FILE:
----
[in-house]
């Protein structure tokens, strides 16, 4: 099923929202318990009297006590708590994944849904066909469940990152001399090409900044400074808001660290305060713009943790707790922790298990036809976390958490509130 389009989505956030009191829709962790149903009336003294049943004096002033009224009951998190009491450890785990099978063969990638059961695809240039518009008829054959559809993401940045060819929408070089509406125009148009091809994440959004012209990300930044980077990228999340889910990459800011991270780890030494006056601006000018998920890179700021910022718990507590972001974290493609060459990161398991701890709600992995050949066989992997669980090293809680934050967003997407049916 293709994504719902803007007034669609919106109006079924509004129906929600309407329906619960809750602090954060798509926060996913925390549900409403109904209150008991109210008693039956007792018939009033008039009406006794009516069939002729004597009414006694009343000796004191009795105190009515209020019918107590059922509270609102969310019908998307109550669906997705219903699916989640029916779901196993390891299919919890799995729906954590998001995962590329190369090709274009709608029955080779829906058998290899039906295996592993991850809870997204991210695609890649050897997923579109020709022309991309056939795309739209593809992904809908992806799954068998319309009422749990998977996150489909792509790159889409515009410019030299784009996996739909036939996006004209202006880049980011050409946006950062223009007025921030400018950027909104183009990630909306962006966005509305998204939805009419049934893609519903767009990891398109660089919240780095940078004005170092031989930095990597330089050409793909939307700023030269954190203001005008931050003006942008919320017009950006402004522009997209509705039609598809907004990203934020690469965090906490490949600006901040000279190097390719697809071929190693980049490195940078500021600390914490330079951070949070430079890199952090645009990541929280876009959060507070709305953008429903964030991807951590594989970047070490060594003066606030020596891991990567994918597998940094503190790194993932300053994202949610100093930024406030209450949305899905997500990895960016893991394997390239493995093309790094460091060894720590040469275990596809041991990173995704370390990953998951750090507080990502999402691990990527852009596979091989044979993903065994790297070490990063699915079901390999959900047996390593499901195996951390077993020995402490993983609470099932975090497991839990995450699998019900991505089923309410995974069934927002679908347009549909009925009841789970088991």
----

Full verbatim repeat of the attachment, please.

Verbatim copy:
[in-house]
């Protein structure tokens, strides 16, 4: 099923929202318990009297006590708590994944849904066909469940990152001399090409900044400074808001660290305060713009943790707790922790298990036809976390958490509130 389009989505956030009191829709962790149903009336003294049943004096002033009224009951998190009491450890785990099978063969990638059961695809240039518009008829054959559809993401940045060819929408070089509406125009148009091809994440959004012209990300930044980077990228999340889910990459800011991270780890030494006056601006000018998920890179700021910022718990507590972001974290493609060459990161398991701890709600992995050949066989992997669980090293809680934050967003997407049916 293709994504719902803007007034669609919106109006079924509004129906929600309407329906619960809750602090954060798509926060996913925390549900409403109904209150008991109210008693039956007792018939009033008039009406006794009516069939002729004597009414006694009343000796004191009795105190009515209020019918107590059922509270609102969310019908998307109550669906997705219903699916989640029916779901196993390891299919919890799995729906954590998001995962590329190369090709274009709608029955080779829906058998290899039906295996592993991850809870997204991210695609890649050897997923579109020709022309991309056939795309739209593809992904809908992806799954068998319309009422749990998977996150489909792509790159889409515009410019030299784009996996739909036939996006004209202006880049980011050409946006950062223009007025921030400018950027909104183009990630909306962006966005509305998204939805009419049934893609519903767009990891398109660089919240780095940078004005170092031989930095990597330089050409793909939307700023030269954190203001005008931050003006942008919320017009950006402004522009997209509705039609598809907004990203934020690469965090906490490949600006901040000279190097390719697809071929190693980049490195940078500021600390914490330079951070949070430079890199952090645009990541929280876009959060507070709305953008429903964030991807951590594989970047070490060594003066606030020596891991990567994918597998940094503190790194993932300053994202949610100093930024406030209450949305899905997500990895960016893991394997390239493995093309790094460091060894720590040469275990596809041991990173995704370390990953998951750090507080990502999402691990990527852009596979091989044979993903065994790297070490990063699915079901390999959900047996390593499901195996951390077993020995402490993983609470099932975090497991839990995450699998019900991505089923309410995974069934927002679908347009549909009925009841789970088991």